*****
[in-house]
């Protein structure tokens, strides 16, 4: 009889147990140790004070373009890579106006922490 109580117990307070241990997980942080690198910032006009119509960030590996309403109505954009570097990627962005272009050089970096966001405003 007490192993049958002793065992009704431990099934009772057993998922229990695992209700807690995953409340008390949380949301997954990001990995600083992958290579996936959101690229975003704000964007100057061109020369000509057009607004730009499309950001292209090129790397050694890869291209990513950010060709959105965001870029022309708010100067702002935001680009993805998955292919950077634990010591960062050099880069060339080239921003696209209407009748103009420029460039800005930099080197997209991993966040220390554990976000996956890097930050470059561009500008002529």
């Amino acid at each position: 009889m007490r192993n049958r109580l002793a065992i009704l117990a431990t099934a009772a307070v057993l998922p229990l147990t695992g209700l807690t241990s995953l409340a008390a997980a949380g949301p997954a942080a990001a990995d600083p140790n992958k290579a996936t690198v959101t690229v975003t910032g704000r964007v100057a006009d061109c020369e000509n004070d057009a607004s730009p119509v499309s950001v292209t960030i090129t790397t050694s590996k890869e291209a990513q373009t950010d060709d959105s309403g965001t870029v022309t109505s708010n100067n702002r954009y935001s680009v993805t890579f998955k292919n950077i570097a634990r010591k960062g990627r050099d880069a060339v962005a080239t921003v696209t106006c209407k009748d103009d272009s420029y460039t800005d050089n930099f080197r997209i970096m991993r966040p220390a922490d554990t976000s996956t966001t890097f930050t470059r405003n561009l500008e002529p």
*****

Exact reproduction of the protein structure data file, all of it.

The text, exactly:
[in-house]
């Protein structure tokens, strides 16, 4: 009889147990140790004070373009890579106006922490 109580117990307070241990997980942080690198910032006009119509960030590996309403109505954009570097990627962005272009050089970096966001405003 007490192993049958002793065992009704431990099934009772057993998922229990695992209700807690995953409340008390949380949301997954990001990995600083992958290579996936959101690229975003704000964007100057061109020369000509057009607004730009499309950001292209090129790397050694890869291209990513950010060709959105965001870029022309708010100067702002935001680009993805998955292919950077634990010591960062050099880069060339080239921003696209209407009748103009420029460039800005930099080197997209991993966040220390554990976000996956890097930050470059561009500008002529």
């Amino acid at each position: 009889m007490r192993n049958r109580l002793a065992i009704l117990a431990t099934a009772a307070v057993l998922p229990l147990t695992g209700l807690t241990s995953l409340a008390a997980a949380g949301p997954a942080a990001a990995d600083p140790n992958k290579a996936t690198v959101t690229v975003t910032g704000r964007v100057a006009d061109c020369e000509n004070d057009a607004s730009p119509v499309s950001v292209t960030i090129t790397t050694s590996k890869e291209a990513q373009t950010d060709d959105s309403g965001t870029v022309t109505s708010n100067n702002r954009y935001s680009v993805t890579f998955k292919n950077i570097a634990r010591k960062g990627r050099d880069a060339v962005a080239t921003v696209t106006c209407k009748d103009d272009s420029y460039t800005d050089n930099f080197r997209i970096m991993r966040p220390a922490d554990t976000s996956t966001t890097f930050t470059r405003n561009l500008e002529p």